Allison Keyes

The Washington Monument reopened to the public Monday for the first time since a 2011 earthquake caused significant damage to the obelisk. More than 20,000 stones had to be inspected. Scores turned out for a ceremony under sunny skies.

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Megan Yurko is small, but she's a big name in barrel racing. And the 16-year-old is on track to be crowned the world's top cowgirl barrel racer at the upcoming International Professional Rodeo Association's finals in Oklahoma City.

Just under 4-foot-10, Megan depends on her 1,200-pound filly Beea in a sport where the fastest rider around three barrels in a cloverleaf pattern wins.

"The thrill of it all is awesome," Megan says.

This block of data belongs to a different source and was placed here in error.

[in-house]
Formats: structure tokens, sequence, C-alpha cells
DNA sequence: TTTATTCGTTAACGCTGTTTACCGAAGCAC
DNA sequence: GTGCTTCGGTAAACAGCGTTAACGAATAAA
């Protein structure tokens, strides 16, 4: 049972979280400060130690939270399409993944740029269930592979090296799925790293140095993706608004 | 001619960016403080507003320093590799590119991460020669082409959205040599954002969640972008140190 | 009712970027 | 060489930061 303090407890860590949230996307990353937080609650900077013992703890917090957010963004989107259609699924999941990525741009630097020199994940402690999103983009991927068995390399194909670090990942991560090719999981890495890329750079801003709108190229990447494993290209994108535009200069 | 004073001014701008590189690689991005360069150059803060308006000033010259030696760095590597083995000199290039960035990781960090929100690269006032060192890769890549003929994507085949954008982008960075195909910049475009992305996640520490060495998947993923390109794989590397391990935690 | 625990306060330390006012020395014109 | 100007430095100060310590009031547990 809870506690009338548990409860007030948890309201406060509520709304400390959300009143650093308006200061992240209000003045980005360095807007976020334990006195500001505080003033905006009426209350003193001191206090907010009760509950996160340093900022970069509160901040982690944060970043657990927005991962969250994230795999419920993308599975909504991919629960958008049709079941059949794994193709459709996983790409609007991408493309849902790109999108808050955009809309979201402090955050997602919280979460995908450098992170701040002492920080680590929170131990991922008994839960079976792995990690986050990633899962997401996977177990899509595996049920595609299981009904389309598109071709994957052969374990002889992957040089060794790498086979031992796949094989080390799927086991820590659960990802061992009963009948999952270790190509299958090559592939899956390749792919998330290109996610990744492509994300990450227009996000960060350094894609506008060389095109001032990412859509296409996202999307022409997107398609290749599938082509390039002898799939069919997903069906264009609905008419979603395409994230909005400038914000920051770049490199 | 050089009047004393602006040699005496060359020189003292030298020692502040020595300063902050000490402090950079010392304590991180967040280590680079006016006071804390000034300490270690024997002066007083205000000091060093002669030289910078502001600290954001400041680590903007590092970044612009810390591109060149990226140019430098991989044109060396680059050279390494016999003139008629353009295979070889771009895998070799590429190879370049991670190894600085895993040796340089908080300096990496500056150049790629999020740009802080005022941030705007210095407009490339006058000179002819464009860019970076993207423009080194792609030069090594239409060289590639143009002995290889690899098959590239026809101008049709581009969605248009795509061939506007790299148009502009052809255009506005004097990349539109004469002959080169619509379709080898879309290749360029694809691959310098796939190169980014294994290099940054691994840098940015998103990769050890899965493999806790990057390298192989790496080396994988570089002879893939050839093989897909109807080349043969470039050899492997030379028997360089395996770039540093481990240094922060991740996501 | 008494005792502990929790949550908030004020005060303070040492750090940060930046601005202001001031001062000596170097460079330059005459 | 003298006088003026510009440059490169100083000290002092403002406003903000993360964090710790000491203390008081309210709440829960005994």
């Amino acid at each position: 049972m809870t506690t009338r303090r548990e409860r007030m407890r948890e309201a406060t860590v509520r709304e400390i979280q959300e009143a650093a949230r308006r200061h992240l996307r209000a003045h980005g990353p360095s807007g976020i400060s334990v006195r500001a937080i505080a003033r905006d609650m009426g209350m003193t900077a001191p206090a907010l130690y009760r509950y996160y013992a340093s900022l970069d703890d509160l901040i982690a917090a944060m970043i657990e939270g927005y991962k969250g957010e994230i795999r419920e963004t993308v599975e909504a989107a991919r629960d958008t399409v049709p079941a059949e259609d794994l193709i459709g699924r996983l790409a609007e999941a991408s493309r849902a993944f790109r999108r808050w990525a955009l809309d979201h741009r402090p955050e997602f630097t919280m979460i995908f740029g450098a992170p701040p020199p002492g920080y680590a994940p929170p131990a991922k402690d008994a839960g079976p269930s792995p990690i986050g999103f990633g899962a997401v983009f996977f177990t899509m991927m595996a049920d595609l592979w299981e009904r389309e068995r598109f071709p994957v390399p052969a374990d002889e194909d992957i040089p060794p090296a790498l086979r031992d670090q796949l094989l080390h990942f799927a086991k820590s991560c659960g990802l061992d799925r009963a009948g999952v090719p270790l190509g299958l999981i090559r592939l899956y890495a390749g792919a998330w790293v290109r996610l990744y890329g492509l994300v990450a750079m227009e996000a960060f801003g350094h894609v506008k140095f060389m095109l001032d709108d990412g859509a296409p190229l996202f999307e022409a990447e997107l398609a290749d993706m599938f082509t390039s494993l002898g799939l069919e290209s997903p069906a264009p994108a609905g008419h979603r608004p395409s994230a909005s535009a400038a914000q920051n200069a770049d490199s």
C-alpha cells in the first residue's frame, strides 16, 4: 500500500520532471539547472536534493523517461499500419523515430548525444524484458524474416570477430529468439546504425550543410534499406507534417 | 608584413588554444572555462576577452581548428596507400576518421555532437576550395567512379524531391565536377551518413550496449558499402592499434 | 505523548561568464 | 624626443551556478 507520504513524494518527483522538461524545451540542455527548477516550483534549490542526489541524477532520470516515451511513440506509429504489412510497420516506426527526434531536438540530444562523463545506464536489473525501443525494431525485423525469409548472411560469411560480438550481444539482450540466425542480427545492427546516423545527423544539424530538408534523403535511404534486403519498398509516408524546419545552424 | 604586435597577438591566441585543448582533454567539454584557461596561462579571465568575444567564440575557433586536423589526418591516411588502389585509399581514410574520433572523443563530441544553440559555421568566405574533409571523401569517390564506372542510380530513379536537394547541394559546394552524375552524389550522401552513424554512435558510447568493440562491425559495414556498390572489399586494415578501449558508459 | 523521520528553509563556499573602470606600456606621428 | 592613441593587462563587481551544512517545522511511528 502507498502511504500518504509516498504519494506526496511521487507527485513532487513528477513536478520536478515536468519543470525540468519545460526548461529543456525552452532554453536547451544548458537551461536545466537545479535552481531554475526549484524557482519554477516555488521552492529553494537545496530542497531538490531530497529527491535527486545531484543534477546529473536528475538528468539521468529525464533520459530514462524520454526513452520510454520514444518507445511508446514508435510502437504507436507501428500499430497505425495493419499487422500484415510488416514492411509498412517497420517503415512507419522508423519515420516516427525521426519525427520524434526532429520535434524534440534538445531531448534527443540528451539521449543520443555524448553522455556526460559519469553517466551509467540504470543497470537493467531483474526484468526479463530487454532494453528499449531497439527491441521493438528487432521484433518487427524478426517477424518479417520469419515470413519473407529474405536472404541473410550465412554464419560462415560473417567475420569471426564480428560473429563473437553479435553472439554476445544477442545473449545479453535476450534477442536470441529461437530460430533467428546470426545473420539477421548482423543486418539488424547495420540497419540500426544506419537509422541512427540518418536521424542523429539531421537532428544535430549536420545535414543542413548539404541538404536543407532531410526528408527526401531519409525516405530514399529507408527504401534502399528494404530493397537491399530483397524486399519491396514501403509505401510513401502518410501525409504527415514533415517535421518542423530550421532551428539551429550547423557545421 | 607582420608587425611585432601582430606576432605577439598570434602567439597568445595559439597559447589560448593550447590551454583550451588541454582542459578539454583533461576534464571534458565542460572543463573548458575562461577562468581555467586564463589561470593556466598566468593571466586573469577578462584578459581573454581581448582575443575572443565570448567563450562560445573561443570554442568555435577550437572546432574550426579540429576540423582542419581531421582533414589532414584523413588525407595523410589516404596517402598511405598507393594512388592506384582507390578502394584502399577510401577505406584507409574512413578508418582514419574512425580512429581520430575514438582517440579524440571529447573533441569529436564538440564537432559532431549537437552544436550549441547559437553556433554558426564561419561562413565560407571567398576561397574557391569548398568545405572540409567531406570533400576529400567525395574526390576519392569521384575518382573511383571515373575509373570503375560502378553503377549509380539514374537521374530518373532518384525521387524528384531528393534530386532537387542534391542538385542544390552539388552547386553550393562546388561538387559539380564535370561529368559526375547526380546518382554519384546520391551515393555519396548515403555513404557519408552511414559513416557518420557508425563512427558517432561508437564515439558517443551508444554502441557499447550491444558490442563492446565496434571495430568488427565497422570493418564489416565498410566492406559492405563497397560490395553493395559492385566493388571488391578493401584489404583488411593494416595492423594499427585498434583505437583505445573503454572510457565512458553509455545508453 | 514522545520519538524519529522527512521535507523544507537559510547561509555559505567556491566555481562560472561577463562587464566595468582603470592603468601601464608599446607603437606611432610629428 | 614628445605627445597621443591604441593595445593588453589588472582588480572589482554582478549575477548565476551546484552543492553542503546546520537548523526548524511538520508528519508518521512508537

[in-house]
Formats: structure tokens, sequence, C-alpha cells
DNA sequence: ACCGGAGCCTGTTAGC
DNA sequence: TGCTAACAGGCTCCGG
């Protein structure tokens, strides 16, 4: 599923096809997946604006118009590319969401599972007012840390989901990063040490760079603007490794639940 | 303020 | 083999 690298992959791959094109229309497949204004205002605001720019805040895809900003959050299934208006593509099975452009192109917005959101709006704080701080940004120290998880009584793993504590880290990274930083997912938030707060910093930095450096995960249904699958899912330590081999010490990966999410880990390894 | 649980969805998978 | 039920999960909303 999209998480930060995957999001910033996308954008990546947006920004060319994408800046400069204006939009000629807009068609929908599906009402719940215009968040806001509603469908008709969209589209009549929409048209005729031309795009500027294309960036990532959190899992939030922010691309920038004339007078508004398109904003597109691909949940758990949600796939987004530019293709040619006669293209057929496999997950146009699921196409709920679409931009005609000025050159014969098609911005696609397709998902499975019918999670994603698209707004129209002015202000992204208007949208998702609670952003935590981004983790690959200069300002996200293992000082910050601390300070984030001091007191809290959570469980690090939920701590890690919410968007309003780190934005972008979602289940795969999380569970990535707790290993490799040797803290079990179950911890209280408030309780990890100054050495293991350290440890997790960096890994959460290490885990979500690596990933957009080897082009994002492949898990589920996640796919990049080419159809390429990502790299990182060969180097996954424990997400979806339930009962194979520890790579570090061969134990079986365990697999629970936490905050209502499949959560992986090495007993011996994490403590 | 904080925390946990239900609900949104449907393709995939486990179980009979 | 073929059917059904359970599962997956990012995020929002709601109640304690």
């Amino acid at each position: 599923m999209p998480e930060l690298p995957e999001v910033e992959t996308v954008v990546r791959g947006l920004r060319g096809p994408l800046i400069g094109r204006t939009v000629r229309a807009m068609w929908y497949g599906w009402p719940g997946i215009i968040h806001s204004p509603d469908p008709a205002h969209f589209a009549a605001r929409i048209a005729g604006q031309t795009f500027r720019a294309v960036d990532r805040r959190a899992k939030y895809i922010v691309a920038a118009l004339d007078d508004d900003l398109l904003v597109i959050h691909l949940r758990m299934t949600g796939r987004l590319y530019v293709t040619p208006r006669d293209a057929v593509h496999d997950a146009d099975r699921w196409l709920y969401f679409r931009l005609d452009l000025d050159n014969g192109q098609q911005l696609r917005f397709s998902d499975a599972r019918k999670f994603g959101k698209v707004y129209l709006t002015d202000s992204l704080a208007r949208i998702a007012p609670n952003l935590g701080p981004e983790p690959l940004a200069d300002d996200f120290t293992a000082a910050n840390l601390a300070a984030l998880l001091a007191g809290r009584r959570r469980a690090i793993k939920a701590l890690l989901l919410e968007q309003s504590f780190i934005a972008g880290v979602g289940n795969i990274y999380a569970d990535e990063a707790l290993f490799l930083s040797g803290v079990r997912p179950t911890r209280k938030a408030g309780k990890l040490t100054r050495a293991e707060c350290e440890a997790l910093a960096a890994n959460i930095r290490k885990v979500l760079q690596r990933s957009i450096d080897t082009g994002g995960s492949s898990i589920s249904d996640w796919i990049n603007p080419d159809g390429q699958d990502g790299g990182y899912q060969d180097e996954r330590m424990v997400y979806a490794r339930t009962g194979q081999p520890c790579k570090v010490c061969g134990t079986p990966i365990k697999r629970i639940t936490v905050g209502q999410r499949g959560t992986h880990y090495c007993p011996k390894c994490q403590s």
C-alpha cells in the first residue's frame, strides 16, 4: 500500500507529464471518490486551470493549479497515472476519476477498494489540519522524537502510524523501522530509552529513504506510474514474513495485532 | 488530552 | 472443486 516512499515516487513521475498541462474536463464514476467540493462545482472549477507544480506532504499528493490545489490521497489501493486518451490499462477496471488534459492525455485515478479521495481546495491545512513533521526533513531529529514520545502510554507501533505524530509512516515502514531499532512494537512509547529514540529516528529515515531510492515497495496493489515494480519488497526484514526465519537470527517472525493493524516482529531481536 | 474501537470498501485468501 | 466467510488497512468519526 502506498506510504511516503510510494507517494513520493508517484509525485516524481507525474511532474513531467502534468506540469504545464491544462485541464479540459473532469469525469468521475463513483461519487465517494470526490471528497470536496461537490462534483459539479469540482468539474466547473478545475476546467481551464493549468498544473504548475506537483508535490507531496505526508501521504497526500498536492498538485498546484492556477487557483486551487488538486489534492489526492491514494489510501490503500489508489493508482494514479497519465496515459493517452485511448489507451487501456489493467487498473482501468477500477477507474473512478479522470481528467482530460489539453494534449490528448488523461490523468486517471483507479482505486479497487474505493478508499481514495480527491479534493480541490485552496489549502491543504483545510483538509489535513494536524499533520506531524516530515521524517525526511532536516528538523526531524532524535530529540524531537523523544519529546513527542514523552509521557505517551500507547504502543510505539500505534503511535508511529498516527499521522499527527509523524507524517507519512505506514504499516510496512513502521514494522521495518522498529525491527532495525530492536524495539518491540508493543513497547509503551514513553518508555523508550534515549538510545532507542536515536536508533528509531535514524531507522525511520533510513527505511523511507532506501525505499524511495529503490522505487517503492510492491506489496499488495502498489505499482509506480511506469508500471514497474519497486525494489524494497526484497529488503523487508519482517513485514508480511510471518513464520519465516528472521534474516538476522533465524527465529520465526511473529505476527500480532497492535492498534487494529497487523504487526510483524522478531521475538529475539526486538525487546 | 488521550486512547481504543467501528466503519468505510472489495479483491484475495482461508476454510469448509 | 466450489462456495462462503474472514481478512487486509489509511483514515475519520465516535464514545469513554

Seventeen-year-old Tonisha Owens stared wide-eyed at the faded script on an 1854 letter. It was once carried by another 17-year-old — a slave named Frances. The letter was written by a plantation owner's wife to a slave dealer, saying that she needed to sell her chambermaid to pay for horses. But Frances didn't know how to read or write, and didn't know what she carried.

"She does not know she is to be sold. I couldn't tell her," the letter reads. "I own all her family and the leave taking would be so distressing that I could not."

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